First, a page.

Three white diamonds appear at 0:01 for Left, Top, and Opacity. These need to be in place before you make any changes to the properties.
- Move the chicken image down to the lower-right corner of the stage.
- Set the image’s opacity back to 100. Notice how the three white diamonds at 0:01 are now hollow. That means that a change has been made from the previous keyframe, but no transition is in place. If you scrub the playhead, the chicken just jumps from one place to another.
- Right-click on the top hollow diamond to select it (the one for the Left property.) Select Create Transition.
An animated transition appears for the Left property. Now if you scrub the playhead, you should see a transition for left-to-right.
- Create transitions for the other two hollow keyframes.
- Press the space bar to play your animation.
- Now it’s time for a more automated method of animation. Click the Auto-Keyframe Mode and Auto-Transition Mode buttons to turn these automated features on.
- Move the playhead to 0:02.
- Move the chicken image to the left side of the stage. Notice how the keyframes and transitions are added for Left and Top without prompting. You did not change opacity, so that stays the same.
- With the chicken image selected at 0:02, click the Clipping tool in the tool bar. This allows you to control the CSS clipping and background-position values for a background-image such as this chicken.
- Move the playhead to 0:03. This is where we want the next keyframe(s).
- Turn on the Toggle pin, and drag the blue toggle pin from above the gold playhead back to 0:02. This will allow us to animate from the current state (0:02) to where the playhead is (0:03).
- Look for the white bulls-eye shape in the center of the chicken image. Click and drag it to the right to move the image outside of its frame. Hold the Shift key down while you do this to keep it straight. If you’ve used Adobe InDesign, you may be familiar with this separation of image and frame.
- Press the space bar to watch the animated segment.
- Locate the gold band between the Toggle pin and the playhead.
- Click and drag the gold band to the right so that it sits between 0:03 and 0:04. Notice that it moves the playhead with it. We can now automate a transition between 0:03 and 0:04.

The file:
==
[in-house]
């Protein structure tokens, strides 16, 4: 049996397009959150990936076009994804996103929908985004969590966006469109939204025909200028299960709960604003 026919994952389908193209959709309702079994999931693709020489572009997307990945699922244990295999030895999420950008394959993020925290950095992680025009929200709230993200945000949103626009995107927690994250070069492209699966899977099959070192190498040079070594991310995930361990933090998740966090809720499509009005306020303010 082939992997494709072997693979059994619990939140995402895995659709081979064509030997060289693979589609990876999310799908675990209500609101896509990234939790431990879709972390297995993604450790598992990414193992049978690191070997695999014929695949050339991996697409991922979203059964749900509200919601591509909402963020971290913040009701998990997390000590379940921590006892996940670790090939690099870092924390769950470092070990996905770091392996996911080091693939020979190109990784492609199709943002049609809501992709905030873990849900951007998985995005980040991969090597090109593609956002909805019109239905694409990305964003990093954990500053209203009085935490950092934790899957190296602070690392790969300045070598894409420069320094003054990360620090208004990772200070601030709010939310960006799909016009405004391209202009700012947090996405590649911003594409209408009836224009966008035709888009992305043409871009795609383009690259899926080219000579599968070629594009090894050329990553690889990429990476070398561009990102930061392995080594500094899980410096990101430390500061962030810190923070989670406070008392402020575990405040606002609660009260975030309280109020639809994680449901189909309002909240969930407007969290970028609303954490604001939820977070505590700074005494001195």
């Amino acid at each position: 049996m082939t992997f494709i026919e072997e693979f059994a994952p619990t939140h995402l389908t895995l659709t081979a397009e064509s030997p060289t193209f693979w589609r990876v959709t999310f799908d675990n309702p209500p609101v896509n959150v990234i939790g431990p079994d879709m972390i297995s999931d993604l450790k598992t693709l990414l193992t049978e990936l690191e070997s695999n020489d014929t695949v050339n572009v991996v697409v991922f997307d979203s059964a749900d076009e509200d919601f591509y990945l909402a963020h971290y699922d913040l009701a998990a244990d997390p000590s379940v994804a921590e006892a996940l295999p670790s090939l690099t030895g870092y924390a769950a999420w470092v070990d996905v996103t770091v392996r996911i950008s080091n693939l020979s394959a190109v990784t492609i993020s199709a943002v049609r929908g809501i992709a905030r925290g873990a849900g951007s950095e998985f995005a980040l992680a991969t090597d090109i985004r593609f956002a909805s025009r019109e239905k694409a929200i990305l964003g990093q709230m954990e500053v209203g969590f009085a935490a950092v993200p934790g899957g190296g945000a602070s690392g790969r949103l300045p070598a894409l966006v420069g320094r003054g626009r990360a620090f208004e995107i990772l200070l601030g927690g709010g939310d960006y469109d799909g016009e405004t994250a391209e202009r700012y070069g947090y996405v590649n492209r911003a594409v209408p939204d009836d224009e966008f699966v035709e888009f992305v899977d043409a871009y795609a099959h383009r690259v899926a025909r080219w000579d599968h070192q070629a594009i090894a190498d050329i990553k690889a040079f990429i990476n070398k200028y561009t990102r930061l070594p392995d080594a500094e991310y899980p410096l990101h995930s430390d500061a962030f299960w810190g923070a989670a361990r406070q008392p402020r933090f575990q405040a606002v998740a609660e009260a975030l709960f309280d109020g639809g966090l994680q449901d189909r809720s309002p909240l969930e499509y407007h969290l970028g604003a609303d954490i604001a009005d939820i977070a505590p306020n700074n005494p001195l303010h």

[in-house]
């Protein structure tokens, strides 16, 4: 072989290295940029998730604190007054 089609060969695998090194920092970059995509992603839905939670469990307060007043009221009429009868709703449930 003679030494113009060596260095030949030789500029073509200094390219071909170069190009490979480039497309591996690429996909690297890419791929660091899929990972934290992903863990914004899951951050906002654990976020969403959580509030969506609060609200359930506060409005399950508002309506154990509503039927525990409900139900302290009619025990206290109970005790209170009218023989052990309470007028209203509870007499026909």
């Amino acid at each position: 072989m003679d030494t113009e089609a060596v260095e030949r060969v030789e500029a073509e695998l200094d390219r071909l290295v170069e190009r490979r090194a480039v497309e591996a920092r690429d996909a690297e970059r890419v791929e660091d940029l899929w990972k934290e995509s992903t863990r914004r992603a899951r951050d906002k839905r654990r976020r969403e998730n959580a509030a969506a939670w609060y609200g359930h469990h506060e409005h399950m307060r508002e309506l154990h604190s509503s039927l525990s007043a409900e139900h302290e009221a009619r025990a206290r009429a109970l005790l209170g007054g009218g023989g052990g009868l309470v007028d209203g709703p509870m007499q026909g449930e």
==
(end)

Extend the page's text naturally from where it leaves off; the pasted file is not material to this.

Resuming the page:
- Move the chicken image back into its frame. Now you have transitions for the background-position between 0:02-0:03 and 0:03-0:04.
- Drag the gold bar to the right so it spans from 0:04 to 0:05.
- Move your mouse over the top center control point on the chicken image’s frame. The cursor turns into a vertical double-arrow.
- Drag the control point down to the bottom of the frame, clipping the image until no longer visible.
- Press the space bar to view the animation. How does it differ from moving the background position?
- Click on the Clip transition (the green bar) between 0:04 and 0:05 to select it and apply easing.
- Locate the Easing button in the Timeline, next to the automation buttons.
- Click it and select Ease Out. This will mean the animation will start slowly and end fast.
- From the second column, select Bounce. This means the clipping will finish about a quarter of the way through the time span, then bounce open a couple of times before staying closed. Click the Easing button above again to close the Easing subpanel.
- Press the space bar to view the animation with easing applied.
- Turn off the Toggle pin, and then press the space bar to view to entire animation.
- Click in the gray pasteboard off the stage to view Properties for the document.
- In the Properties panel, change the document title to Animated Chicken.
- Locate your edge-animations folder in Finder (Mac) or Windows Explorer (PC) and ZIP the folder.